The Great Recession and Government Failure
Wall Street Journal – Gary Becker – 9/2/2011
Congress did manage to pass badly designed laws concerning financial markets, consumer protection and medical care. Although regulatory discretion failed leading up to the crisis, Congress nevertheless added to the number and diversity of federal regulations as well as to the discretion of regulators. These laws and the continuing calls for additional regulations and taxes have broadened the uncertainty about the economic environment facing businesses and consumers. This uncertainty decreased the incentives to invest in long-lived producer and consumer goods. Particularly discouraged was the creation of small businesses, which are a major source of new hires.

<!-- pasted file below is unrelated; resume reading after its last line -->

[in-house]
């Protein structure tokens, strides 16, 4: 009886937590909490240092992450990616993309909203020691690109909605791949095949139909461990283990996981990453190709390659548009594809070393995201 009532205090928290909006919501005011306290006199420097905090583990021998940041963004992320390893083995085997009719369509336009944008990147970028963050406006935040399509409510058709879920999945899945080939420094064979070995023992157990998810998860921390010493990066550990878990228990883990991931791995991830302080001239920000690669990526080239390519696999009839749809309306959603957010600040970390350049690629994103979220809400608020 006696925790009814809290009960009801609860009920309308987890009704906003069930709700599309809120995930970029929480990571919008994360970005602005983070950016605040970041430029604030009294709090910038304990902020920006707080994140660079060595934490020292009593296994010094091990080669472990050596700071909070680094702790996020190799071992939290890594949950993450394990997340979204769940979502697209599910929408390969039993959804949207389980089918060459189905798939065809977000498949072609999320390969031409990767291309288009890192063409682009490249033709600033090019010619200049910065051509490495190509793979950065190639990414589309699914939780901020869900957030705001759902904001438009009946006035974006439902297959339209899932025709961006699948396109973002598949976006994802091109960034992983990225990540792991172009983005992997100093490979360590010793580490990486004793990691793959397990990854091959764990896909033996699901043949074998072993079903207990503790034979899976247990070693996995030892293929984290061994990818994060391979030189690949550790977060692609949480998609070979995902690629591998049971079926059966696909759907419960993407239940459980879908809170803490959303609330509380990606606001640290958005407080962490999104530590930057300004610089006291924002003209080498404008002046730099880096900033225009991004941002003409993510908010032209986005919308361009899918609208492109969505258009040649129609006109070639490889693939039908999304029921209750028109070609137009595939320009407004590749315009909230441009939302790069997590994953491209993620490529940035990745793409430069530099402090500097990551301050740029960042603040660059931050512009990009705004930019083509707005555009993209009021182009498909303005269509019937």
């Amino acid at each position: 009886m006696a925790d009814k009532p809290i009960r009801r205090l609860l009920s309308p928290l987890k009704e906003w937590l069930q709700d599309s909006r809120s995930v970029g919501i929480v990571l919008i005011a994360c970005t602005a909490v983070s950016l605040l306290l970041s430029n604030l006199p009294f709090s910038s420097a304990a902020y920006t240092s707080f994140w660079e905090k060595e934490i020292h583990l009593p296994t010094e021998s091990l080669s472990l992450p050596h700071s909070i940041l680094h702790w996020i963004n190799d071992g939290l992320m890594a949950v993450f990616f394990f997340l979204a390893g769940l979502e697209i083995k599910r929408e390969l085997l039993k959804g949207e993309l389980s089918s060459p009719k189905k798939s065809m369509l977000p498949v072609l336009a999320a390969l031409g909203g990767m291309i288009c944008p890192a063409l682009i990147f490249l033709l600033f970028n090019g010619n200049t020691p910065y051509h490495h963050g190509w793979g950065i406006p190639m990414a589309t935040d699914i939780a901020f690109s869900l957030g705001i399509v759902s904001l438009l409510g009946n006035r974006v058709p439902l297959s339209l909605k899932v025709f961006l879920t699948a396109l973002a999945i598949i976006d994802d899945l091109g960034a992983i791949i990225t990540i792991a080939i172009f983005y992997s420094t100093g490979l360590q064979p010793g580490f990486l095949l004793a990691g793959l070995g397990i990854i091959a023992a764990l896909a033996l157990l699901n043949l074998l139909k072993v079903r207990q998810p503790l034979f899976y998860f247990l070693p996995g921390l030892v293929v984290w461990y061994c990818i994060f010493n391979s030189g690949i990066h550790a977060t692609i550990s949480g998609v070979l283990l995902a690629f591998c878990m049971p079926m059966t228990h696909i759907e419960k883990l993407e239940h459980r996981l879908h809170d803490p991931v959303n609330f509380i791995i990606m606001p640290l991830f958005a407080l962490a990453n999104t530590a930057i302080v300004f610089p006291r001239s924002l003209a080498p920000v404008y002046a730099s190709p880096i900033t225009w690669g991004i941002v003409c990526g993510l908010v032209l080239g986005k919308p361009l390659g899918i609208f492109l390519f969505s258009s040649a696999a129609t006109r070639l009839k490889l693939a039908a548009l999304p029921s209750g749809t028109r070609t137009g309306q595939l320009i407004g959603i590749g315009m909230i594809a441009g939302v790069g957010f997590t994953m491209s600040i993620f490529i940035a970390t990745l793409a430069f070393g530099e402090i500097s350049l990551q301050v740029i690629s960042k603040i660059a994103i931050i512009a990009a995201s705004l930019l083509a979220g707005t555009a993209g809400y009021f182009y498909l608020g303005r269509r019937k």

The traditional case for private competitive markets goes back to Adam Smith (and even earlier writers). It is mainly based on abundant evidence that most of the time competitive markets work quite well, usually much better than government alternatives. The main reason is not that individuals in the private sector are intrinsically better than government bureaucrats and politicians, but rather that competitive pressures discipline market behavior much more effectively than government actions.
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